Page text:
Watch Ray Anderson’s Ted Talk “The Business Logic Of Sustainability”. There’s also Phil Hansen’s novel called “Embrace The Shake,” too. Also, join the CreativeMornings breakfast lecture series community.

To hear more of Kelly Hoey’s advice, personal guidance or to ask her questions in person attend this upcoming event at the DMZ for free.

The best tech conferences left in 2017

Tech conferences are more popular now than ever before. From Toronto’s Elevate to TechCrunch in San Francisco there are a bevy of industry-focused events entrepreneurs and business owners can choose from nowadays.

If you’re interested in diversifying your personal network, learning new skills or trying out the latest gadgets on the market now is the time to do it. Here’s your guide to the top tech conferences in North America

So many tech conferences, so little time:

Elevate Toronto

Sept. 12 – Sept. 14, 2017
Location: Toronto
Ticket price: $647 CAD

This three-day conference in the heart of Toronto is designed with techpreneurs in mind. Founders from Canada’s top companies will be on site doling out advice, guidance and tips to those lucky enough to score a ticket.

Early-stage startups can rub elbows with talend developers looking for work and pitch the city’s lawmakers and top on their home turf. Investors like Michelle Scarborough (from BDC) and Bruce Croxon (from Round 13 Capital) will dole out advice. Those willing to splurge on conferences can take a private tour of Toronto’s most innovative tech companies.

Bonus: This year festival organizers will provide 40 free passes to minority and low-income conference goers. To apply make sure to check out their website starting August 25, 2017.

TechCrunch Disrupt SF

Sept. 18 – Sept. 20, 2017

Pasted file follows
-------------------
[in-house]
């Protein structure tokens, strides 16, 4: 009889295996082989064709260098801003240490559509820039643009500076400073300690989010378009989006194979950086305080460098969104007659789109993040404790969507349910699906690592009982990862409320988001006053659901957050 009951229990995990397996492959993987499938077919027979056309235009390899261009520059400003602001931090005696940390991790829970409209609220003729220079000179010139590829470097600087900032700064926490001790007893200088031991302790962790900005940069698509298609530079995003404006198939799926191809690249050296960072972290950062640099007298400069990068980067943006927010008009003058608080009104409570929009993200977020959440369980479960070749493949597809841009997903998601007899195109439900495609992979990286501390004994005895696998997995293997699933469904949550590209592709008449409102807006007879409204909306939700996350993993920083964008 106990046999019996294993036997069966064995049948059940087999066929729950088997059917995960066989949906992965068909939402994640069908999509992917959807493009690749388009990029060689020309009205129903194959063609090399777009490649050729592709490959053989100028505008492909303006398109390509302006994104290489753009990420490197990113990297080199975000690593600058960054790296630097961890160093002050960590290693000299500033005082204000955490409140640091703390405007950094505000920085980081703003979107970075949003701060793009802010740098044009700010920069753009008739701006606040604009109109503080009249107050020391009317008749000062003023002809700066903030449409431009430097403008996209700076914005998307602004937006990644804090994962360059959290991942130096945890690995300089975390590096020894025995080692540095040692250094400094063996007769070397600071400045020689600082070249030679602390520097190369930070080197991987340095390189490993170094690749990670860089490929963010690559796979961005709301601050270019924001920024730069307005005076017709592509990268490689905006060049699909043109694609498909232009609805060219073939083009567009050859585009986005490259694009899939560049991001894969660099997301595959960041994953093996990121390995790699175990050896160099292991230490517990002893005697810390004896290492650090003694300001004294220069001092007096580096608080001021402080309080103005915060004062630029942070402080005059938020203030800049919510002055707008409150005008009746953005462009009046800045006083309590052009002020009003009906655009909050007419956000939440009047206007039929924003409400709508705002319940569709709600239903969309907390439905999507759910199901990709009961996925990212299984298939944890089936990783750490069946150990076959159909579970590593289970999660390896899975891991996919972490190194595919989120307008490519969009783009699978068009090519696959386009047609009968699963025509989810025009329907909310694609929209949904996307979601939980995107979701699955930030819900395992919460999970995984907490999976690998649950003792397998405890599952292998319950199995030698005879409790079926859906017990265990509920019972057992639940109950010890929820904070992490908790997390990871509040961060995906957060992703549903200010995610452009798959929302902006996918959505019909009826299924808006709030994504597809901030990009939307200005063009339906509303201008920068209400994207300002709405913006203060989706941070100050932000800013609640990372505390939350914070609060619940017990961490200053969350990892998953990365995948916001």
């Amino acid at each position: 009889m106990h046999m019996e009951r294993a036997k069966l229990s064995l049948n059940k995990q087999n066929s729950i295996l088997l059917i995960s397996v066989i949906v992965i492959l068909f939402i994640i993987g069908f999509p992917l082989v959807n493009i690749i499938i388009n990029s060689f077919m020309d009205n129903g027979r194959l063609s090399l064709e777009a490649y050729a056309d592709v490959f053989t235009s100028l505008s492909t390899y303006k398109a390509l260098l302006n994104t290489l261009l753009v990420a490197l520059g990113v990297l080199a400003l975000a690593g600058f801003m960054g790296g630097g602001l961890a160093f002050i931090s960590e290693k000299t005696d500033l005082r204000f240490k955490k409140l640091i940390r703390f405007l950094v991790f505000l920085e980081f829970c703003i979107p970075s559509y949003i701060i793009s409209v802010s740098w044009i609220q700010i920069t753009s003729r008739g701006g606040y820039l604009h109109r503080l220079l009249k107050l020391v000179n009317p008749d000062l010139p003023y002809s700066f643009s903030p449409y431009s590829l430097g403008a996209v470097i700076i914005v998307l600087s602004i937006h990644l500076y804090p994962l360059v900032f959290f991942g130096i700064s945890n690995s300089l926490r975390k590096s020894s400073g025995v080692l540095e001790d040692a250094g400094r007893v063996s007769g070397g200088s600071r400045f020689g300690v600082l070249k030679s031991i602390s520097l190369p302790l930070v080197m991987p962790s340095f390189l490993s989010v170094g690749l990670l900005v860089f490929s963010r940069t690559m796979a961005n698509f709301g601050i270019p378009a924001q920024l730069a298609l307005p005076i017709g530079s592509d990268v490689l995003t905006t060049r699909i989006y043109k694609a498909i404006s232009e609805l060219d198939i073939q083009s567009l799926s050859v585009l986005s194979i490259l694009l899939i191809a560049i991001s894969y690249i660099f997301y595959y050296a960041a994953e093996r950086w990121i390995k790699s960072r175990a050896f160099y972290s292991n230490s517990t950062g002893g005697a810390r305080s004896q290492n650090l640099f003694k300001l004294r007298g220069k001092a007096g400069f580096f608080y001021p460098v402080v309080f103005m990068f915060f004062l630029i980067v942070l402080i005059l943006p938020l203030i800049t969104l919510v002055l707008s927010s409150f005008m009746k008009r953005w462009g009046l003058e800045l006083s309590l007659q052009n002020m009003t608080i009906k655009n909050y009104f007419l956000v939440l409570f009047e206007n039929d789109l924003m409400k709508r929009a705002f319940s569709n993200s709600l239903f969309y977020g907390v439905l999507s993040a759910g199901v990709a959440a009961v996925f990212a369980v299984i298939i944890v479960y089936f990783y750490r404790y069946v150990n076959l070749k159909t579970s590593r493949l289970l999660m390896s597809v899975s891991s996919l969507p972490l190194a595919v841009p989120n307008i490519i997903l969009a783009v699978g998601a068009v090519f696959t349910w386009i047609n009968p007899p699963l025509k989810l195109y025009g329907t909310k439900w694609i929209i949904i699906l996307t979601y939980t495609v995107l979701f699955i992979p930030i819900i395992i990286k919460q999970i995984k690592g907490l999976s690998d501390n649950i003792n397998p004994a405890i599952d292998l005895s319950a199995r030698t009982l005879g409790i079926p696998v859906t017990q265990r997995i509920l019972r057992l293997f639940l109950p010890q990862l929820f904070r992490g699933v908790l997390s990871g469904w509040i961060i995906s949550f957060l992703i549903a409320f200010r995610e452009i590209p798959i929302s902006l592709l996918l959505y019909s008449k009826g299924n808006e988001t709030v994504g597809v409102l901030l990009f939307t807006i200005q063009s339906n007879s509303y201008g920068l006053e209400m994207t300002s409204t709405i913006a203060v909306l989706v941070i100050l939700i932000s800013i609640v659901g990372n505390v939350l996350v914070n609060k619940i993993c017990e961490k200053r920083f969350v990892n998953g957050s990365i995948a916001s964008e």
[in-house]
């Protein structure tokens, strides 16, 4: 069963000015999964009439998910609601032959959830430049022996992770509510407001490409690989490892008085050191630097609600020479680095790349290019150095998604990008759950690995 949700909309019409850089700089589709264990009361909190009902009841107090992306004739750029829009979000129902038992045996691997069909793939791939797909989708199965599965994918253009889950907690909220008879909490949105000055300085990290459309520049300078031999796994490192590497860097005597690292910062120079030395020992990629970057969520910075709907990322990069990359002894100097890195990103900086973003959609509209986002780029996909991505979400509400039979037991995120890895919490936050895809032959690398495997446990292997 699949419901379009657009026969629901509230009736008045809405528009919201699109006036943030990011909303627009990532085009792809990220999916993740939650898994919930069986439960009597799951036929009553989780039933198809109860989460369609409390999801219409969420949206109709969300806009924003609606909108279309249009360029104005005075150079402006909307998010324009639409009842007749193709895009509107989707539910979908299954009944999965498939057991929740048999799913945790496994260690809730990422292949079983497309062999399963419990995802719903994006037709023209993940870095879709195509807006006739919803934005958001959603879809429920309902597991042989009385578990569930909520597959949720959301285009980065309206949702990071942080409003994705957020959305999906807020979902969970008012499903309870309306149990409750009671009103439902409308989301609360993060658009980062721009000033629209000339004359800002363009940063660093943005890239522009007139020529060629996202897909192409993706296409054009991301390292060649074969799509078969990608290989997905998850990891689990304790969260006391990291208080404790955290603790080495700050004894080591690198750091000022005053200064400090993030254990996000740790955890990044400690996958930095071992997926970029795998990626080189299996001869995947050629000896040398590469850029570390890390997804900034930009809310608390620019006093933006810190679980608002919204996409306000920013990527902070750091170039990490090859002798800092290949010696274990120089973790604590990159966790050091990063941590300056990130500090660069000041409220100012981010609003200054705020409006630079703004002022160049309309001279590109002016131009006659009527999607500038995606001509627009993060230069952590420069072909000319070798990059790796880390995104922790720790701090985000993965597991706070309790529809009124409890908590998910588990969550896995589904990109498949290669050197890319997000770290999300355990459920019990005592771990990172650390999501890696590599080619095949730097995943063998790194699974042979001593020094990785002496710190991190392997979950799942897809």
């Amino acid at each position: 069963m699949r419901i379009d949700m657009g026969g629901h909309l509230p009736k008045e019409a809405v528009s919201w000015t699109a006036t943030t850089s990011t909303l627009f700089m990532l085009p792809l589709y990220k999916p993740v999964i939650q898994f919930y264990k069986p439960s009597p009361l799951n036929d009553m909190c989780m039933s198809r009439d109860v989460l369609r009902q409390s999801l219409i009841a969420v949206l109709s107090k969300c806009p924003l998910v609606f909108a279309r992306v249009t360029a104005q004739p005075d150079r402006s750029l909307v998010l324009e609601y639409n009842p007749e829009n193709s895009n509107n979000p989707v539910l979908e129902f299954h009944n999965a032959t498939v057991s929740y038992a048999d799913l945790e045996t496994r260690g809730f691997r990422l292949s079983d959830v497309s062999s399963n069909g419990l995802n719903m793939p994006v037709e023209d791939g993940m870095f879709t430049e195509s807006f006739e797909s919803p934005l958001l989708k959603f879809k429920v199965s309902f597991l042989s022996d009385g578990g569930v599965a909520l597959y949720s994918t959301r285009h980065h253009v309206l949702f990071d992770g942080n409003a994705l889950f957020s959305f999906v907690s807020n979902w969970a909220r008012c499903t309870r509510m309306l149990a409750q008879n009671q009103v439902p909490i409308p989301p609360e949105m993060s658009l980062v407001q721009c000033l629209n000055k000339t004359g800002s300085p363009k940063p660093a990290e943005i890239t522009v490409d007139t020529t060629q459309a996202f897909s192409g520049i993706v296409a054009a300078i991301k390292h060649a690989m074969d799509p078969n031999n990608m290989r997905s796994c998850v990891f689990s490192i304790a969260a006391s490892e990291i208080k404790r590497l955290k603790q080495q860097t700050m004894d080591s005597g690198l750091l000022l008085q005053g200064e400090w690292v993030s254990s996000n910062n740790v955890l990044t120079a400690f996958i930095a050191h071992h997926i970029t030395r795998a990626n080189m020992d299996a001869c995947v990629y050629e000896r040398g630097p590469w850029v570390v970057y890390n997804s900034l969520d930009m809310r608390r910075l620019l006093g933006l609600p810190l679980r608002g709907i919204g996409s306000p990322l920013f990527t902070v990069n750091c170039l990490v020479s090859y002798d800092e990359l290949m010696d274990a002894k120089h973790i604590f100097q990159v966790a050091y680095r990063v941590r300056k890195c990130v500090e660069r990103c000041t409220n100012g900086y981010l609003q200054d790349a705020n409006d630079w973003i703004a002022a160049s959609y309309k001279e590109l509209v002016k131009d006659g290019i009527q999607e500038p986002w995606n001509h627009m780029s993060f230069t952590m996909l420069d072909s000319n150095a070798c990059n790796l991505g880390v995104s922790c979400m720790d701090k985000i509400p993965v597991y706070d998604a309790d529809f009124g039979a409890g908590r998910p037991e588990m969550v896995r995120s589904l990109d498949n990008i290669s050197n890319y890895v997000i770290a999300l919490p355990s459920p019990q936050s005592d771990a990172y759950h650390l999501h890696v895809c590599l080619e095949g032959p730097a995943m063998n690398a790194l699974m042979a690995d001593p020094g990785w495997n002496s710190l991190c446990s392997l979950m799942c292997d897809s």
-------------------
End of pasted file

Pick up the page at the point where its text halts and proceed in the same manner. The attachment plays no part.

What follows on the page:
Location: San Francisco
Ticket price: Starting at $1,995 USD

If you’re a Canadian entrepreneur looking to meet new clients, drum up some media publicity south of the border or just learn new industry tricks from some of the best and brightest influencers then TechCrunch Disrupt is for you.

Entrepreneurs can take part money-making startup competitions, attend conference showcases presented by well-known investors or attend one of the many networking and skill-based sessions. Tickets for this showcase aren’t cheap – early-bird tickets start at $1,900 US, (link) which doesn’t include airfare, accommodation or food – but for companies looking to build traction in the U.S. it can be worth the cost.


Oct. 22 – Oct. 25, 2017
Location: Las Vegas
Ticket price: $2,995 USD (discounts available for eligible startups)

If you’ve ever wanted to learn more about the fast-paced world of fintech then Money2020 — billed as “the world’s largest payments and financial services innovation event” – is the place to go. Last year’s event included attendees from over 85 countries and this year features hour-long sessions on everything from data privacy to new-age mobile banking in developing countries and blockchain technology.

A range of skill-testing startup competitions and hackathons are also on offer for developers hoping to showcase their skills or find new employment opportunities. Regular tickets retail for $2,995 but discounts of up to 50 per cent are available for select retailers and startups (link).


Oct. 27, 2017
Location: Toronto
Ticket price: $500 – $1,000 CAD

A good conference is about more than just networking and tech demonstrations. A great event will push participants to be better and inspires attendees to try new things.

While TEDxToronto isn’t exclusively focused on technology its seminars, presented by local influencers, tackle subjects and ideas that impact every facet of life and often touch on technology in some form. These profoundly inspiring talks deal with everything from company leadership and career motivation.

This year’s speakers include Paul Rowan (co-founder of home design store Umbra), Gimmy Chu (co-founder of green technology startup Nano Leaf) and Peter Sloly (partner at Deloitte Canada). Torontonians who can’t afford the $1,000 price tag can also watch highlights online in the weeks following the event.

Mesh Marketing

Nov. 6, 2017
Location: Toronto
Ticket price: $299 CAD

If you’re a professional who deals with both marketing and technology, then Mesh Marketing might be the most useful for your long-term goals.

This international event deep dives into operational issues and discusses strategy-focused topics to help attendees better understand marketing technologies. Attendees also take part in the invite-only networking events that take place after the conferences and get a front-row seat to other related marketing events the company throws throughout the year.